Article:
Chronography of Madagascar
Page last modified 22 August 2023
See also Africa
2006, Ravalomana won elections. In 2007 the electorate approved plans to increase Presidential powers.
2003, Ratsiraka retired; he was given a 10 year sentence of hard labour in absentia for corruption. His former Prime Minister received a 12-year sentence.
2002, Madagascar was divided as opposition leader Marc Ravalomana claimed victory in the 2001 Presidential elections. Mediation by the Organisation of African Unity failed to break the deadlock, as the incumbent President Didier Ratsiraka set up a rival government oin the port city of Tamatave. The High Court ruled in favour of Ravalomana and Ratsiraka went into exile.
1997, Ratsiraka was elected President.
1996, Zafy was impeached.
1993, Zafy�s CFV Party defeated Ratsiraka�s coalition government in free elections.
1991, Opposition Forces Vives (CFV), a coalition of opposition parties, was set up by Albert Zafy.
1977, A �Democratic Republic� was set up, with only one political Party permitted.
1975, Didier Ratsikira, a radical socialist, took power.
26 June 1960, Madagascar became an independent republic.� It had been a French colony since 1896.
14 October 1958, Madagascar gained autonomy.
29 March� 1947. Nationalist uprising in Madagascar against the French. Thousands were killed in riots.
World War Two
19 October 1942, In Madagascar, East African Allied troops advanced southwards from Tananarive. 800 Vichy French troopsa were taken prisoner near Ivato.
7 May 1942, Madagascar was occupied by British troops to forestall any Japanese invasion.
1898, Viiolent anti-French protests began, lasting until 1906. They were brutally suppressed.
1897, End of the reign of the last monarch of Madagascar, Queen Ranavalona (reigned 1883-97). She was Queen of Imerina; the Merina were the dominant indigenous ethnic group at the time of French colonisation. However there was internal conflict between the Merina and other indigenous peoples who resented Merina hegemony.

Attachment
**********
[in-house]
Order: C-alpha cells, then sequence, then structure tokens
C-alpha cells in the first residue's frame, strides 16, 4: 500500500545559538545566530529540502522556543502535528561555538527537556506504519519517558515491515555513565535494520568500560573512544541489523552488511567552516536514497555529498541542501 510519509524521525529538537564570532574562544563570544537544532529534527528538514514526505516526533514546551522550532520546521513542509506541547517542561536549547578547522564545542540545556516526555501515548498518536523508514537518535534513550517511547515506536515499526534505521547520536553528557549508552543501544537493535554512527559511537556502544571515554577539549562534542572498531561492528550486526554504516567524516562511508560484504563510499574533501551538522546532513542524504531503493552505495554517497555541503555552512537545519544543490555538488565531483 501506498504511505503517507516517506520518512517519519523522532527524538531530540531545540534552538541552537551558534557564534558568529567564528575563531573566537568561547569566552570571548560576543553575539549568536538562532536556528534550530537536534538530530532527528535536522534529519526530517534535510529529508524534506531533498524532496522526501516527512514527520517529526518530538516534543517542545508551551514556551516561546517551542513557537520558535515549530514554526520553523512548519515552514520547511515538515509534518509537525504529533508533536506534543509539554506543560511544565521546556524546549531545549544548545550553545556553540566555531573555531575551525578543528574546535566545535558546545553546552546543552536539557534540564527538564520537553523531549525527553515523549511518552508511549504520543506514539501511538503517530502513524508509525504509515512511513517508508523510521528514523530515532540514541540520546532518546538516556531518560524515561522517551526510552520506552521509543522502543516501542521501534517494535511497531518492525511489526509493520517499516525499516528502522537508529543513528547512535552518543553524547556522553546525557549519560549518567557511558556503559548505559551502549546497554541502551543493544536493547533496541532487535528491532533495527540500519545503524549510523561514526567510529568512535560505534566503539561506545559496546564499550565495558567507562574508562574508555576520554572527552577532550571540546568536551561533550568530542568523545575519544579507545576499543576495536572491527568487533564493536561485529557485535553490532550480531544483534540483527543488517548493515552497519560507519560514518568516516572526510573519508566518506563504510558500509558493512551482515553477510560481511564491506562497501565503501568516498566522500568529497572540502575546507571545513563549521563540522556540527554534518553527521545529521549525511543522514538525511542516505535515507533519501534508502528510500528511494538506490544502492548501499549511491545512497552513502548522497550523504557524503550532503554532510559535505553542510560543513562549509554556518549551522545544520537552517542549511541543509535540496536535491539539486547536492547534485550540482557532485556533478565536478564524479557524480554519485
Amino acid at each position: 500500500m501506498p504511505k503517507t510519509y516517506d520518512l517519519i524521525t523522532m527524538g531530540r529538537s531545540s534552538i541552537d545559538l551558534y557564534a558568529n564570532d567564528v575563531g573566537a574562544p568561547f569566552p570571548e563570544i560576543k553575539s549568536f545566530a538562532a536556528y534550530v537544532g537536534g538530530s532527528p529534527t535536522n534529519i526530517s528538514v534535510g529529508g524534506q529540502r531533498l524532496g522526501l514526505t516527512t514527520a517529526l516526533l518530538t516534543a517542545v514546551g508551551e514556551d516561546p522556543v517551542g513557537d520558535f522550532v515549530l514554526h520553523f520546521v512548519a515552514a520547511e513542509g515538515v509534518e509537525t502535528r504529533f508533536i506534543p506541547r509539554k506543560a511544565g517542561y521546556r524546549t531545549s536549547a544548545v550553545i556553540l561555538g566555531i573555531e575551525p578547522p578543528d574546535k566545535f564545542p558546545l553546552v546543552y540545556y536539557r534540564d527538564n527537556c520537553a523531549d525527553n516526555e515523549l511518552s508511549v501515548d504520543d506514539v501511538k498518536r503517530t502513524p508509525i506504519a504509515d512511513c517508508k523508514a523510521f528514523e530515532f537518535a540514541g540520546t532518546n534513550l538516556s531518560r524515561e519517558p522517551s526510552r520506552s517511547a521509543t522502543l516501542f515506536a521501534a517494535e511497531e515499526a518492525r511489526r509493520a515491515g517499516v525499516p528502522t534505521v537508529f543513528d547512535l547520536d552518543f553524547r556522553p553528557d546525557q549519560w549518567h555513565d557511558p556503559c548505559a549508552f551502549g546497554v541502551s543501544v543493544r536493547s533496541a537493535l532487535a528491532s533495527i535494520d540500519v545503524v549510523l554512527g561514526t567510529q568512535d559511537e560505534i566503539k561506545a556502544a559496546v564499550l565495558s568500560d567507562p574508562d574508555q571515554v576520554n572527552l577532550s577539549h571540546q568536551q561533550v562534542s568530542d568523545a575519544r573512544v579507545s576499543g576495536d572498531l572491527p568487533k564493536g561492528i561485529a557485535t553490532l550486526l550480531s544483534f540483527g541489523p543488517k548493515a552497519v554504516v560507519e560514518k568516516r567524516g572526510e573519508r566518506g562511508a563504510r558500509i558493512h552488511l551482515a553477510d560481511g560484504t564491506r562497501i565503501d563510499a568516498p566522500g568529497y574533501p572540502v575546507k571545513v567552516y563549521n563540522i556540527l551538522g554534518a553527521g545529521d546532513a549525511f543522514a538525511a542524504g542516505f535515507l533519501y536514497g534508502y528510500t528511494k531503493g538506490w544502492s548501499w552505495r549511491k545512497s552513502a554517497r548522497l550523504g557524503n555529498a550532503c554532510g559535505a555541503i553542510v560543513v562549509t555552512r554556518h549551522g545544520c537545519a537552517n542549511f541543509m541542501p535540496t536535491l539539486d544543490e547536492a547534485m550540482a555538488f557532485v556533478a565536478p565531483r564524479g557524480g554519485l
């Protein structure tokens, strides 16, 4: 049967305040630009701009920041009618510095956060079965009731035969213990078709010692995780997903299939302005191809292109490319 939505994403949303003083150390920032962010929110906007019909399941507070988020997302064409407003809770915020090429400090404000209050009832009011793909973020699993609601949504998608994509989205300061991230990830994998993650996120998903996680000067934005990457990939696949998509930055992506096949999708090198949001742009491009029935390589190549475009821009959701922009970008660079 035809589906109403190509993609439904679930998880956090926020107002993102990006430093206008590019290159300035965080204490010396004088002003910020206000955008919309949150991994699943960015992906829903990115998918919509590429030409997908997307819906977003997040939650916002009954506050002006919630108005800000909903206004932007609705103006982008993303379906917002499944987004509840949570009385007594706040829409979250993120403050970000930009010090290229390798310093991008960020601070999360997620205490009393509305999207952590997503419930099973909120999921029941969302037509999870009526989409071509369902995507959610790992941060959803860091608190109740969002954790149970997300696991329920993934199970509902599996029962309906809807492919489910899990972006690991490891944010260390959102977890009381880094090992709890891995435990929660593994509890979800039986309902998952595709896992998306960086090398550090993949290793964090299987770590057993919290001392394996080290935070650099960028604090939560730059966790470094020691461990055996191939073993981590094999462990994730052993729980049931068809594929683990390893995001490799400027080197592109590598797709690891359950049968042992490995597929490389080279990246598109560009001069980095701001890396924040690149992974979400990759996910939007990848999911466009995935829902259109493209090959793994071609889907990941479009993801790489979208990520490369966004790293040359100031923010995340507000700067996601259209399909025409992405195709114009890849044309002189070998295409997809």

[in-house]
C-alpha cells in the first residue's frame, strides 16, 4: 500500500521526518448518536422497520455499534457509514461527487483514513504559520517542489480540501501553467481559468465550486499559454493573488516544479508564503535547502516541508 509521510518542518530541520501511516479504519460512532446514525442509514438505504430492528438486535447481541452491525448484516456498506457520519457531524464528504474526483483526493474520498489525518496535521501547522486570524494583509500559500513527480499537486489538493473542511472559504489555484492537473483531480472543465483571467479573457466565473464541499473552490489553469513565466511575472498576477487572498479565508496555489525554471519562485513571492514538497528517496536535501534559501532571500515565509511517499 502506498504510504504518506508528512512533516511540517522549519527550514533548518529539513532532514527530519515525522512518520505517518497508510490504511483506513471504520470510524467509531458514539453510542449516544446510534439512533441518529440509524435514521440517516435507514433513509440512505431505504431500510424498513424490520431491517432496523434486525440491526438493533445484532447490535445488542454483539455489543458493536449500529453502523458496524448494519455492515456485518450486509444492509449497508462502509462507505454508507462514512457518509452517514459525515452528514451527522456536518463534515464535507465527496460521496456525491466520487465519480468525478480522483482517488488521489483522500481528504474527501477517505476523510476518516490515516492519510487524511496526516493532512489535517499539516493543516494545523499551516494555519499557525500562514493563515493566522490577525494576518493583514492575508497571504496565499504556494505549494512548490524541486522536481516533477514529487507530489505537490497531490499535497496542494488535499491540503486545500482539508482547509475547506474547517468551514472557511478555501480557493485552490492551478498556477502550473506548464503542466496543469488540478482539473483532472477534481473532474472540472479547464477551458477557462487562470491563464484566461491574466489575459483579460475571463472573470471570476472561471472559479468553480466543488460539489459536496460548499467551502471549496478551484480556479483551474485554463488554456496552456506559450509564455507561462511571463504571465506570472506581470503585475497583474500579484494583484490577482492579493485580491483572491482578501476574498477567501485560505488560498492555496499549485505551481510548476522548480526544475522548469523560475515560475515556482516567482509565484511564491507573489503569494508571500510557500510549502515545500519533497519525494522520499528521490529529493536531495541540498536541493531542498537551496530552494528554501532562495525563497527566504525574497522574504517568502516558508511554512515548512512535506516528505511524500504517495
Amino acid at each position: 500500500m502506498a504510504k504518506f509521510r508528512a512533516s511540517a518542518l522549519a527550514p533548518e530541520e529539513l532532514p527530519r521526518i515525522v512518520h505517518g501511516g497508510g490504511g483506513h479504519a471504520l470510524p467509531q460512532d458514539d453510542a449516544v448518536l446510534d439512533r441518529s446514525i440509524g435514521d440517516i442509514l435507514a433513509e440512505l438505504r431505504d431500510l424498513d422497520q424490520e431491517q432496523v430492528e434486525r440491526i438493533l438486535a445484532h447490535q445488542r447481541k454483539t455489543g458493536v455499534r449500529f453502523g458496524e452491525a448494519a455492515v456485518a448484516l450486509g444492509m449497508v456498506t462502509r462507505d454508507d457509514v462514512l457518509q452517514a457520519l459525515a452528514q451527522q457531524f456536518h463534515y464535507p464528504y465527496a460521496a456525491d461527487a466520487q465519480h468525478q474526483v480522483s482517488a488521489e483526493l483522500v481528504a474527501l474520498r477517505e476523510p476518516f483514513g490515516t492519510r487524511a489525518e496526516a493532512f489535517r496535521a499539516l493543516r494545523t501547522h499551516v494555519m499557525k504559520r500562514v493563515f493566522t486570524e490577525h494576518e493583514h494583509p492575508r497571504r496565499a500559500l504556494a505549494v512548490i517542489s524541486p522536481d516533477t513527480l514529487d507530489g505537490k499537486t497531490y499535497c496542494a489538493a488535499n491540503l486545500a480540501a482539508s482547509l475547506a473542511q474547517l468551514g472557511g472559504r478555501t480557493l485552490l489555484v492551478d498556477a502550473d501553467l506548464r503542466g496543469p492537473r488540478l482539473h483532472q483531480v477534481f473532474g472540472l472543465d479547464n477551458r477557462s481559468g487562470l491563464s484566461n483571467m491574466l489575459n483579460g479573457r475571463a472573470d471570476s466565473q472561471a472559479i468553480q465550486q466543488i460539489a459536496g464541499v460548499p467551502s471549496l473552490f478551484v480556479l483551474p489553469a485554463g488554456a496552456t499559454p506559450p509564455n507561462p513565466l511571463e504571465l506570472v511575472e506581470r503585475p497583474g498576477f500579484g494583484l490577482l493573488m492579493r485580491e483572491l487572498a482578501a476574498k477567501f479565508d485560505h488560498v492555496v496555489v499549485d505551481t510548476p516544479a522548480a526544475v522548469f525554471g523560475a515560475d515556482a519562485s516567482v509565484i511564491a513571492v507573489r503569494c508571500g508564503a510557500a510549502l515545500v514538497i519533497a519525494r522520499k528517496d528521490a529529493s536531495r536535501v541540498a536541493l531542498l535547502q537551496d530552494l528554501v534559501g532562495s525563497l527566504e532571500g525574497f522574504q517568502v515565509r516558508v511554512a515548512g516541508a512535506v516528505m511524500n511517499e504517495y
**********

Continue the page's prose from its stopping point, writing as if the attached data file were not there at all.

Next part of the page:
Start of French colonisation
6 August 1896. Madagascar was proclaimed a French colony.
1895, Half of the 15,000 French invasion force had succumbed to disease. Nevertheless in September 1895 French troops triumphantly entered the capital, Antananarivo, to enforce full control.
12/1894, Differences had arisen between the French and the indigenous Malagasy administration. By a vote of 377 to 143 the French Chamber of Deputies approved sending an expeditionary force to enhance French control of the island. The French also had concerns about a Black American, John Lewis Waller, who was negotiating directly with the Malagasy administration regarding resources sich as minerals and rubber, bypsassing the French �foreign affairs control�.
12/1885, A Treaty of Peace and Friendship between France and Madagascar was signed at Tamatave. Ranavaolona continued as monarch and controlled domestic affairs but France was in charge of foreign affairs. The Malagasy Government was required to pay France ten million Francs, plus interest on a loan, to cover the costs of the French invasion.
30 September 1895. The capital of Madagascar, Tananarive, surrendered to the French.
5 August 1890.� Britain agreed to recognise Madagascar as a French colony and France recognised Zanzibar as a British protectorate. France gave up claims to the lower Niger and retained the desert territories of the Sahara.
1883, Accession of Queen Ranavalona, see 1897.
13 June 1883, The French continued fighting in Madagascar.� Tamatave was bombarded and French subjects expelled from the capital.
16 May 1883, The French commenced hostilities in Madagascar, bombarding Majunga.
1827, King Radama I, Hova King of Madagascar, died after an 18-year reign during which British influence had been encouraged. He was succeeded by Queen Ranavaloana I, who reigned foir 33 years and was hostile to both British and French influence and missionaries
1686, France formally annexed Madagascar.
10 June 1660, Etienne de Flacourt, French colonial Governor of Madagascar, died (born 1607).
1500, Portuguese explorer Diego Dias visited Madagascar.